Catholic Medical Quarterly Volume 66(2) May 2016
The Knowledge of the First Principles in Saint Thomas Aquinas
By Mary Christine Ugobi-Onyemere IHM
Publisher: Peter Lang AG,
Internationaler Verlag der Wissenschaften
This work is filled with the spirit of Saint Thomas Aquinas and is a study of the essential principles on which reality itself is constructed according to Thomistic teaching. For the non-specialist, it is technical at times but remains hugely rewarding. As the subject of conscience has been recently much talked about, I will focus on what the book has to say about this and on the closely related topic of synderesis, the principle that good is to be done and evil avoided.
The author notes that synderesis comes from the Greek word synesis or insight. It is easy to confuse synderesis with conscience or prudence because all three are concerned with the moral act. Synderesis, for Aquinas, is not a power but a habit. Conscience in contrast is an act. While both conscience and synderesis incite against evil, the permanent principle of an act is conscience.
Saint Jerome thought wrongly that the word conscience can be given to synderesis, our first natural habit. But Aquinas makes a clear distinction between the two. He also contrasts them with prudence, which is right reason of things to be done. All the moral virtues are under the direction of prudence.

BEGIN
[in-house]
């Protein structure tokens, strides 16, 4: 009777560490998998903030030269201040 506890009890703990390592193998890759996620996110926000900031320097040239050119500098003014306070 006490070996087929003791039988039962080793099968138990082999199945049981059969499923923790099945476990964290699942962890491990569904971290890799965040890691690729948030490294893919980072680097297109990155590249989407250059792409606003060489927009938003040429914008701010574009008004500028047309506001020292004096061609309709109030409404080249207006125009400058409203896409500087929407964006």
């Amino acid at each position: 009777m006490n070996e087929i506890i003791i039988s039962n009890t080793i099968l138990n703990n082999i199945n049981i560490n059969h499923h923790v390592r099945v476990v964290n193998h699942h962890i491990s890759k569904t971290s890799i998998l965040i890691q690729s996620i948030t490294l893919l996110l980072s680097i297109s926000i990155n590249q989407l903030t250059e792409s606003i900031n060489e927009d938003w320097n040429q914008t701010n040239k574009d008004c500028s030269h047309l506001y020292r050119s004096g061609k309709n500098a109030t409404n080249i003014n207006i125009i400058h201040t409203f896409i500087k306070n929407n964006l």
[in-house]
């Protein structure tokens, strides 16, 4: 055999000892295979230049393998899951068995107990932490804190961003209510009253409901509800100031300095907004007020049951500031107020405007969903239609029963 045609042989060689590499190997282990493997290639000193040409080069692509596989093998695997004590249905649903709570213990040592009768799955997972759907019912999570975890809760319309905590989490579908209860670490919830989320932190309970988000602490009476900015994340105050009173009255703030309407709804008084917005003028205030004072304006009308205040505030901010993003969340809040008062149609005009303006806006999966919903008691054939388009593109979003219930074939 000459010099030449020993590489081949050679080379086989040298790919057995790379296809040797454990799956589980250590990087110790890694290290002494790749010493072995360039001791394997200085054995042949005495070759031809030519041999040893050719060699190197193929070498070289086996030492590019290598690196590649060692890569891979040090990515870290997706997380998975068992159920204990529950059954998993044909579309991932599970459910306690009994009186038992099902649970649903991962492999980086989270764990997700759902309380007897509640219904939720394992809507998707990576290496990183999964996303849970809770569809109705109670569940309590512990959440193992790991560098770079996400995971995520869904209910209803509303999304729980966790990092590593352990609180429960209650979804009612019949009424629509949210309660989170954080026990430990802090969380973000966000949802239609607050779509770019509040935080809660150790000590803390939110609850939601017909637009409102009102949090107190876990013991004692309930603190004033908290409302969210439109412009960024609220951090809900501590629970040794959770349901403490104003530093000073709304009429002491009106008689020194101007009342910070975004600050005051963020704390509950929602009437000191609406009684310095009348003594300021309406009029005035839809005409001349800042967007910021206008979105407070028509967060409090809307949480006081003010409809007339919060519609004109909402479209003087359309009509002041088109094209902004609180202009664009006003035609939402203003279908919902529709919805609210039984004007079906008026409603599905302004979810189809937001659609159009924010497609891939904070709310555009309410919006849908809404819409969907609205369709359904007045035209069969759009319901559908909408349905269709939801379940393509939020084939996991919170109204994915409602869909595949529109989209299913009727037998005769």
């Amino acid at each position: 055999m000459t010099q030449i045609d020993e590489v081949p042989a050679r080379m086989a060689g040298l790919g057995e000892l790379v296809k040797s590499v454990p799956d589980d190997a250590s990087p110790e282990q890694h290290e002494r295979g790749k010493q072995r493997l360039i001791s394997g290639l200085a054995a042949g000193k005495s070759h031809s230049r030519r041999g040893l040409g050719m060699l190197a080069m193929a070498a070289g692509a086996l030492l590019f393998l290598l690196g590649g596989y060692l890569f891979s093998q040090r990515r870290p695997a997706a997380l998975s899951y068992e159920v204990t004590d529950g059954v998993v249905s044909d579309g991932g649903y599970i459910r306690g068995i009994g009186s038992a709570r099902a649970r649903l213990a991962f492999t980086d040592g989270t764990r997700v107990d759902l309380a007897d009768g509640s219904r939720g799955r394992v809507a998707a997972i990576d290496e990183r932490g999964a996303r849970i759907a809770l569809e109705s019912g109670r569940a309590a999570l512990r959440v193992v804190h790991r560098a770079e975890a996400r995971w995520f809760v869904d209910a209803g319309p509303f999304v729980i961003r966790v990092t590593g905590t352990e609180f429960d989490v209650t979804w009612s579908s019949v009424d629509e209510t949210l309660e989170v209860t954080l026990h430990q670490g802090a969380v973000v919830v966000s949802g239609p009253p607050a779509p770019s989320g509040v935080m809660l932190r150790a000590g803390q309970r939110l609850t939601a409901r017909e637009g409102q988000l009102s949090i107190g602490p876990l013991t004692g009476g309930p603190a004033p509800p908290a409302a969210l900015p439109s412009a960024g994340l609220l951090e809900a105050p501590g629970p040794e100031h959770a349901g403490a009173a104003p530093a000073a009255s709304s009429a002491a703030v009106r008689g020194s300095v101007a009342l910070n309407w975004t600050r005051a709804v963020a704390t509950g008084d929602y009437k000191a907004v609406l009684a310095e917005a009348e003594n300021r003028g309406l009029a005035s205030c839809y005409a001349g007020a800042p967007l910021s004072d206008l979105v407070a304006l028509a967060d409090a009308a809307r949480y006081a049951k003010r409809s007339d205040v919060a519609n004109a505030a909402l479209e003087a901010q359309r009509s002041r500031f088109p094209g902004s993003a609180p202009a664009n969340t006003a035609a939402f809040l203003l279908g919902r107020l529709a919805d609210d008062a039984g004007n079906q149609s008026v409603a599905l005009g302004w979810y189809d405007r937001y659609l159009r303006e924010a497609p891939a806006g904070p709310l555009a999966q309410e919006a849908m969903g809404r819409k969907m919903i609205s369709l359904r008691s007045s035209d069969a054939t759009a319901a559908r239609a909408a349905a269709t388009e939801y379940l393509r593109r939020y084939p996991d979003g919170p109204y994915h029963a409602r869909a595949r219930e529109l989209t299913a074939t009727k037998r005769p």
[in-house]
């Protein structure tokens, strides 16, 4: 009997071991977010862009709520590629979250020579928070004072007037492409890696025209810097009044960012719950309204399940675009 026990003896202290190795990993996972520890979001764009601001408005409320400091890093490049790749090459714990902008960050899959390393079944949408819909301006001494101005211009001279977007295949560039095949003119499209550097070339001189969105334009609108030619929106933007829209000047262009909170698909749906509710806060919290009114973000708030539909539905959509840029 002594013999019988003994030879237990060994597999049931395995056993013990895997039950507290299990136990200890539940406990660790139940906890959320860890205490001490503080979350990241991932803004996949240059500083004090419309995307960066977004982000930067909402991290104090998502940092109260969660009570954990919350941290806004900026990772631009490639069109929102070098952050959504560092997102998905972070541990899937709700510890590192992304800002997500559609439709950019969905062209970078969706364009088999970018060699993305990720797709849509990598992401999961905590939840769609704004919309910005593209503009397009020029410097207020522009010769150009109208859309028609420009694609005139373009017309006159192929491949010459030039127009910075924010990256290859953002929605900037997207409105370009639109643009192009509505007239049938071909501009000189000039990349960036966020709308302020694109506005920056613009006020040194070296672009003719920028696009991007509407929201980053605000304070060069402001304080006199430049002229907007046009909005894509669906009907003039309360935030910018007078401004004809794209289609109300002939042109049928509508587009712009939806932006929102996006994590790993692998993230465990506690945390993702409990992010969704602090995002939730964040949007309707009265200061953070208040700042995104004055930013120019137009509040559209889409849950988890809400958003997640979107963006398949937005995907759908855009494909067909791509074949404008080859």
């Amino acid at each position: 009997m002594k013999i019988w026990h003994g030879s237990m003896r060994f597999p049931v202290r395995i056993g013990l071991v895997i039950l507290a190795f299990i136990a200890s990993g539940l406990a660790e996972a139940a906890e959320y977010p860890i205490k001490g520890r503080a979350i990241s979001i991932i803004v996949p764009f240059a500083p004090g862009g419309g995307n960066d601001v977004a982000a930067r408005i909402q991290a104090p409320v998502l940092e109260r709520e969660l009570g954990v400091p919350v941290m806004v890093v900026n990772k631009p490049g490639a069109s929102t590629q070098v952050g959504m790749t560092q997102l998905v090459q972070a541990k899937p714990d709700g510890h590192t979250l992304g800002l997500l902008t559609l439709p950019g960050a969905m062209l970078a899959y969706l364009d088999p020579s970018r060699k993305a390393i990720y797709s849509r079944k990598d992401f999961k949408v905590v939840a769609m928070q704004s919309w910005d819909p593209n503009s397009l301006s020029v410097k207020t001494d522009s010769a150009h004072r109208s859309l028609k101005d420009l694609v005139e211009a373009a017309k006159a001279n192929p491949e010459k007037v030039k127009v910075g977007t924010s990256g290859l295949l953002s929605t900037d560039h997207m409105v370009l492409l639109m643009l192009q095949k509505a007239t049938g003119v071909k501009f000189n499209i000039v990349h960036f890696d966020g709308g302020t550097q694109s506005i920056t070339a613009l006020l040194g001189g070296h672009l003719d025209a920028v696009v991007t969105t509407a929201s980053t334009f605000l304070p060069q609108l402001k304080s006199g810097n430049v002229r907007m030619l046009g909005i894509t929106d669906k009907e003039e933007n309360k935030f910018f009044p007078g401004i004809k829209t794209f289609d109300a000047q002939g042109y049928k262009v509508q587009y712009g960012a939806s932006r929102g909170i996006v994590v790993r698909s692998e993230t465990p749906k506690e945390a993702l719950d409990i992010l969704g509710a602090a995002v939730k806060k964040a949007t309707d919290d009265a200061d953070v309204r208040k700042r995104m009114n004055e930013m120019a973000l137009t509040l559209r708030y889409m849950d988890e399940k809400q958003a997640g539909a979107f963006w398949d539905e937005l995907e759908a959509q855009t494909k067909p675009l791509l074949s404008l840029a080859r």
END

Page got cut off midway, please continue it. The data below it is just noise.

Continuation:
The author notes that for the great Thomist Joseph Pieper, conscience is the living unity between prudence and synderesis. Another great Thomist, Ralph McInerny, responds with a view that conscience is an act and not a habit and therefore cannot be a virtue. Aquinas himself combines both views in the statement that conscience is an act of the habit of prudence.
For Aquinas, synderesis is the first principle of natural law and is innate within our minds. It cannot be lost.
The author notes that Aquinas got his thoughts about the subject from the Church Fathers, especially Saint Jerome. According to Aquinas, we have knowledge of synderesis in the same way that angels know, by participation in a higher order. It is always right and good and does not err. It is naturally given to all human beings without exception.
So, says Aquinas, synderesis remains an unsullied principle but with the possibility of misinterpretation in the judgment of particular cases. Aquinas also says that the precepts of the Decalogue contain moral norms that are half-way between the broader principles of synderesis and its remote conclusions. It is natural for man to know the precepts through natural reason because it is natural to love. Everyone's natural preference is the good and evil runs contrary to human nature. The precepts of the natural law is based on one common foundation: the pursuit of being good.
Synderesis refers to God because the human mind tends naturally to the good and the good is ultimately found in God.
This book is of great interest for anyone who wishes to know more about Saint Thomas and it reminds us how important the teaching of Aquinas is for our ethical reflections.
Reviewed by Pravin Thevathasan